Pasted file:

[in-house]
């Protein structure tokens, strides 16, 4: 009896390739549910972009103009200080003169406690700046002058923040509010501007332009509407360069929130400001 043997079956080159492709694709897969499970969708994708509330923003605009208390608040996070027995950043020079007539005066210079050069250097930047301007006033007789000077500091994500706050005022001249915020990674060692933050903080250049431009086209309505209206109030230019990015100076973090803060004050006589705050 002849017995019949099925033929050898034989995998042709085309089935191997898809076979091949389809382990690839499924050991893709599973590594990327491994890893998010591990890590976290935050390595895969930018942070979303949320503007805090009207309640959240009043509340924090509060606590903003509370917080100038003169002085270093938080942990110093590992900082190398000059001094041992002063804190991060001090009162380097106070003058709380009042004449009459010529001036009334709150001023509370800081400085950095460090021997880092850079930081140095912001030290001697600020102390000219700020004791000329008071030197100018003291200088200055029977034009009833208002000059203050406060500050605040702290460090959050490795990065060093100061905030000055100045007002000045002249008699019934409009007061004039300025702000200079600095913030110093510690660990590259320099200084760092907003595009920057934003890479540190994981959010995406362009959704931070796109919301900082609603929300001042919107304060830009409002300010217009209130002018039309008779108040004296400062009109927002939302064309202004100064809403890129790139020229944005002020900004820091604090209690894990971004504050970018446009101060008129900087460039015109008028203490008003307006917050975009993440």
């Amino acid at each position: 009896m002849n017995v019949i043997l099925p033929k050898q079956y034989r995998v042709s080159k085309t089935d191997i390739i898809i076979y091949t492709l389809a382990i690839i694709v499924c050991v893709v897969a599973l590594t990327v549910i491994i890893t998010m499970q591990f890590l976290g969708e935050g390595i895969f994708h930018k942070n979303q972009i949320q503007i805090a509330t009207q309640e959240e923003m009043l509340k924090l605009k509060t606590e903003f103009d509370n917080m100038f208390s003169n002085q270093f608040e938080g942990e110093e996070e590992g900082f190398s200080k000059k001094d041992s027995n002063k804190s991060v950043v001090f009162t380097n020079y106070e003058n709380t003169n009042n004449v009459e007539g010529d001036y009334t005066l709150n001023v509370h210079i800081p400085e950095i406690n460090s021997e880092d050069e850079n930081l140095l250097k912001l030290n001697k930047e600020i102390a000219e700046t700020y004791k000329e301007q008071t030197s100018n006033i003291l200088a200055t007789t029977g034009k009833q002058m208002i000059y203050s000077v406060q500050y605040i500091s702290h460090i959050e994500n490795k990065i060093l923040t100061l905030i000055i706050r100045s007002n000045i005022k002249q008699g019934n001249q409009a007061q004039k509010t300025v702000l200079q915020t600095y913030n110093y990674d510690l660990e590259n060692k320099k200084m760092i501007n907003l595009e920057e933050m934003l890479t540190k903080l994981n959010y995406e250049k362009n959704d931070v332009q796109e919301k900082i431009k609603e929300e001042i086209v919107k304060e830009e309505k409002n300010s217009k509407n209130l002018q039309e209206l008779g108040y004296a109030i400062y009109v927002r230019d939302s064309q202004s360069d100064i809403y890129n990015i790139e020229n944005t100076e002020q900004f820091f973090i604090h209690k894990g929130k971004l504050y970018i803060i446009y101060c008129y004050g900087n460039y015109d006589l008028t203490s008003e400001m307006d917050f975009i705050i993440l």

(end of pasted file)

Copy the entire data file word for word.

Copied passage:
[in-house]
């Protein structure tokens, strides 16, 4: 009896390739549910972009103009200080003169406690700046002058923040509010501007332009509407360069929130400001 043997079956080159492709694709897969499970969708994708509330923003605009208390608040996070027995950043020079007539005066210079050069250097930047301007006033007789000077500091994500706050005022001249915020990674060692933050903080250049431009086209309505209206109030230019990015100076973090803060004050006589705050 002849017995019949099925033929050898034989995998042709085309089935191997898809076979091949389809382990690839499924050991893709599973590594990327491994890893998010591990890590976290935050390595895969930018942070979303949320503007805090009207309640959240009043509340924090509060606590903003509370917080100038003169002085270093938080942990110093590992900082190398000059001094041992002063804190991060001090009162380097106070003058709380009042004449009459010529001036009334709150001023509370800081400085950095460090021997880092850079930081140095912001030290001697600020102390000219700020004791000329008071030197100018003291200088200055029977034009009833208002000059203050406060500050605040702290460090959050490795990065060093100061905030000055100045007002000045002249008699019934409009007061004039300025702000200079600095913030110093510690660990590259320099200084760092907003595009920057934003890479540190994981959010995406362009959704931070796109919301900082609603929300001042919107304060830009409002300010217009209130002018039309008779108040004296400062009109927002939302064309202004100064809403890129790139020229944005002020900004820091604090209690894990971004504050970018446009101060008129900087460039015109008028203490008003307006917050975009993440």
């Amino acid at each position: 009896m002849n017995v019949i043997l099925p033929k050898q079956y034989r995998v042709s080159k085309t089935d191997i390739i898809i076979y091949t492709l389809a382990i690839i694709v499924c050991v893709v897969a599973l590594t990327v549910i491994i890893t998010m499970q591990f890590l976290g969708e935050g390595i895969f994708h930018k942070n979303q972009i949320q503007i805090a509330t009207q309640e959240e923003m009043l509340k924090l605009k509060t606590e903003f103009d509370n917080m100038f208390s003169n002085q270093f608040e938080g942990e110093e996070e590992g900082f190398s200080k000059k001094d041992s027995n002063k804190s991060v950043v001090f009162t380097n020079y106070e003058n709380t003169n009042n004449v009459e007539g010529d001036y009334t005066l709150n001023v509370h210079i800081p400085e950095i406690n460090s021997e880092d050069e850079n930081l140095l250097k912001l030290n001697k930047e600020i102390a000219e700046t700020y004791k000329e301007q008071t030197s100018n006033i003291l200088a200055t007789t029977g034009k009833q002058m208002i000059y203050s000077v406060q500050y605040i500091s702290h460090i959050e994500n490795k990065i060093l923040t100061l905030i000055i706050r100045s007002n000045i005022k002249q008699g019934n001249q409009a007061q004039k509010t300025v702000l200079q915020t600095y913030n110093y990674d510690l660990e590259n060692k320099k200084m760092i501007n907003l595009e920057e933050m934003l890479t540190k903080l994981n959010y995406e250049k362009n959704d931070v332009q796109e919301k900082i431009k609603e929300e001042i086209v919107k304060e830009e309505k409002n300010s217009k509407n209130l002018q039309e209206l008779g108040y004296a109030i400062y009109v927002r230019d939302s064309q202004s360069d100064i809403y890129n990015i790139e020229n944005t100076e002020q900004f820091f973090i604090h209690k894990g929130k971004l504050y970018i803060i446009y101060c008129y004050g900087n460039y015109d006589l008028t203490s008003e400001m307006d917050f975009i705050i993440l």